Exide Industries set to become $2bn battery giant, CEO says

Exide Industries set to become $2bn battery giant, CEO says

Exide Industries set to become $2bn battery giant, CEO says 1024 777 Batteries International

July 20, 2023: Indian batteries producer Exide Industries is now close to being a $2 billion mid-cap business and is poised to unveil new investments in its core lead acid technology, MD and CEO Subir Chakraborty has revealed.

Chakraborty (pictured) said in the firm’s annual report, released on July 13, that Exide had flourished from being a single factory in West Bengal 75 years ago to become a “manufacturing behemoth” — with factories in six Indian states and an export footprint in 60 countries.

He said Exide achieved a post-tax profit of Rs904 crore ($110 million) for the 2022-23 financial year, an increase of 18% over the previous year.

Market capitalization surpassed Rs15,000 crore on March 31, “meaning we are now almost a $2 billion enterprise”, Chakraborty said.

Ebitda for the year was Rs1,568 crore.

Chakraborty said Exide will now build on its core lead acid batteries business by investing in advanced product development, including the commercial release next year of new AGM VRLA batteries for the auto sector.


Over the past year, the report says Exide secured lucrative contracts including a partnership with an unnamed major OEM for the supply of AGM batteries to support their transition from flooded batteries to more advanced and efficient AGM batteries.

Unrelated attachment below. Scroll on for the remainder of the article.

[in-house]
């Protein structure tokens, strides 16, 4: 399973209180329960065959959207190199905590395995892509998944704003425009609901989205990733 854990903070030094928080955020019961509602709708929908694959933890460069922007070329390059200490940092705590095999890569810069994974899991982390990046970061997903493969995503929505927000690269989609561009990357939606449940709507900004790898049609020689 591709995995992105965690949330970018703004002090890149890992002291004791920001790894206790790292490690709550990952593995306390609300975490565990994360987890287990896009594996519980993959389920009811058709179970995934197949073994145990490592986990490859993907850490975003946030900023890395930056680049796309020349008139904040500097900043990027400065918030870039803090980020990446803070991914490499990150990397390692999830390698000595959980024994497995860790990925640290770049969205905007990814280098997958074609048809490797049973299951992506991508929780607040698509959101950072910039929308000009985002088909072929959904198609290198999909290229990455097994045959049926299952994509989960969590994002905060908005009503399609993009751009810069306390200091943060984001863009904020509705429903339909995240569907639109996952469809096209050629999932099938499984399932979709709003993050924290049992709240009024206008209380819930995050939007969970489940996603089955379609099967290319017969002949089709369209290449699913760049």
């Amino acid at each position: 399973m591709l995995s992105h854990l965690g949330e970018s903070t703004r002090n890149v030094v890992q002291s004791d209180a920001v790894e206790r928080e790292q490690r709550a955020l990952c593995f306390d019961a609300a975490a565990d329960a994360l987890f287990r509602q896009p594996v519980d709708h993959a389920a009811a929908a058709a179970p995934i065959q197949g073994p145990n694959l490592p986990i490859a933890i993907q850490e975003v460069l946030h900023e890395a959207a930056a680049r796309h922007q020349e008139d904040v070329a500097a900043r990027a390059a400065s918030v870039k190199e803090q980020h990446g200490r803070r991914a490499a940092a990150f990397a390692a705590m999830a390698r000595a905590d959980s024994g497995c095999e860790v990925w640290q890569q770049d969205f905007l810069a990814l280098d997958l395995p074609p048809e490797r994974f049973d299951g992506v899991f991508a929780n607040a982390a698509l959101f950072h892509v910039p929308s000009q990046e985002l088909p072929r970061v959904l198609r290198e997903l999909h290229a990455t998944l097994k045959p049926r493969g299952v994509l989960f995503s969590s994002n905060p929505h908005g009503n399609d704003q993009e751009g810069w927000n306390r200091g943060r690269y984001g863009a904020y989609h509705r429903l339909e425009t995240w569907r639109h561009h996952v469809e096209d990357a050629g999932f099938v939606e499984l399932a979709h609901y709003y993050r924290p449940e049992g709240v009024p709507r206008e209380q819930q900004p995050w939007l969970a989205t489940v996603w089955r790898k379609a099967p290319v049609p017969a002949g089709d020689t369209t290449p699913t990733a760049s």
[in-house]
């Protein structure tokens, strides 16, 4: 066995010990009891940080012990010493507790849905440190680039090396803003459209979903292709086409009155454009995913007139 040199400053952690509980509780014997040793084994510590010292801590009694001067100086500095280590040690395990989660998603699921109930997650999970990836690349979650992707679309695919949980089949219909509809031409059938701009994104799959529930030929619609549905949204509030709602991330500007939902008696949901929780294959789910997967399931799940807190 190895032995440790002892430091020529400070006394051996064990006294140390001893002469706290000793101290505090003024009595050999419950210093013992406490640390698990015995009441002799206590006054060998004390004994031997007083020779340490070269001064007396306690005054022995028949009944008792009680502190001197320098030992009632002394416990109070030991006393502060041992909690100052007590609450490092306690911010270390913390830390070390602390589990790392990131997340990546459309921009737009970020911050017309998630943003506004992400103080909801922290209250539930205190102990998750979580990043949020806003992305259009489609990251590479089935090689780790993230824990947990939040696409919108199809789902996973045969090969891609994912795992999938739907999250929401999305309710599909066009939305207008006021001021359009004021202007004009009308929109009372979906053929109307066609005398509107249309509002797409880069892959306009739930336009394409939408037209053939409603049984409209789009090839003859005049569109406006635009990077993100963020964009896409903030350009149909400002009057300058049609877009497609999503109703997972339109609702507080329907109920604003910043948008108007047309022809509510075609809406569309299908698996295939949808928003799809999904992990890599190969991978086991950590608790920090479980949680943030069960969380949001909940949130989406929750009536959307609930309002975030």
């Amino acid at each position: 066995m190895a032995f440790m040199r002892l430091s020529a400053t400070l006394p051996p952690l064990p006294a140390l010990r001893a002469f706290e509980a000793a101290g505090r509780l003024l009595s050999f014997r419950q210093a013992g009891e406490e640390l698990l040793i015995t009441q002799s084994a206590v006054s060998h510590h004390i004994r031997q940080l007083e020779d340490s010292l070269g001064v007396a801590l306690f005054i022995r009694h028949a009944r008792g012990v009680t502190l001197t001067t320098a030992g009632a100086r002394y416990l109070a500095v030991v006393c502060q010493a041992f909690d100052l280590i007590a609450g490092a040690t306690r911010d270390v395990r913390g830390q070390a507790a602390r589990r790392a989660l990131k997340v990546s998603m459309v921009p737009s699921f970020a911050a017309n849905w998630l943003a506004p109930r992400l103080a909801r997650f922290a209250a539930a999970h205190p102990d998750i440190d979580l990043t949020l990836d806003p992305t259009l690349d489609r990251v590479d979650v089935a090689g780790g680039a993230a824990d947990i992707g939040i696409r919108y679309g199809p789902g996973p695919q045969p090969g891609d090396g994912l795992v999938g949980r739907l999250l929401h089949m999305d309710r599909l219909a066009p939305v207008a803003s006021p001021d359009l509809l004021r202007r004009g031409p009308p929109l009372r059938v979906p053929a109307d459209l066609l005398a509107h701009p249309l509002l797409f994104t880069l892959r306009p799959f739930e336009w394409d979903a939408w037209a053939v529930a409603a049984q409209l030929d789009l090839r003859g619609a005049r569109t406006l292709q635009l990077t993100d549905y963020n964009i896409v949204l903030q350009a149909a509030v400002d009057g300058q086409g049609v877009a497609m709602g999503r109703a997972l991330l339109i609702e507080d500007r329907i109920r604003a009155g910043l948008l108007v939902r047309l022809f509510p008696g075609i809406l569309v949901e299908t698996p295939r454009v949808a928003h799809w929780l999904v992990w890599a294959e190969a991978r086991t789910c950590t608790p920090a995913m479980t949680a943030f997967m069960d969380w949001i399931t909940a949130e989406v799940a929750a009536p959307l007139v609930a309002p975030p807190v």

Punched plate technology, which Exide said has seen “great success” in batteries for 4-wheeler vehicles, is now at an advanced stage to be launched for 2-wheeler batteries.

The company also continues to deploy its high performance sealed batteries to capitalize on growing demand in the telecoms sector with the rollout of 5G.

Meanwhile, the firm expects to ramp up production of its solar batteries to meet what the report said is an expected “solar revolution” in India.

Exide’s foray into the lithium ion sector is also gathering pace.


The company’s Exide Energy Private subsidiary, which operates the Nexcharge brand, is already supplying high-quality lithium ion battery modules and packs — and has provided “invaluable insights into achieving excellence in Indian climatic conditions and safety requirements”.

And its Exide Energy Solutions business is poised to start lithium ion cell manufacturing.

The report said “industrial exports have faced numerous headwinds, starting with the Ukraine war and winter recession in Europe.

“However, we are confident of bouncing back. To mitigate the risks associated with certain markets, efforts have been made to broad-base our exports by entering new and under-served markets such as Korea and Southeast Asia.”

Exide said it will continue to scope out new and untapped markets to expand sales across its product range.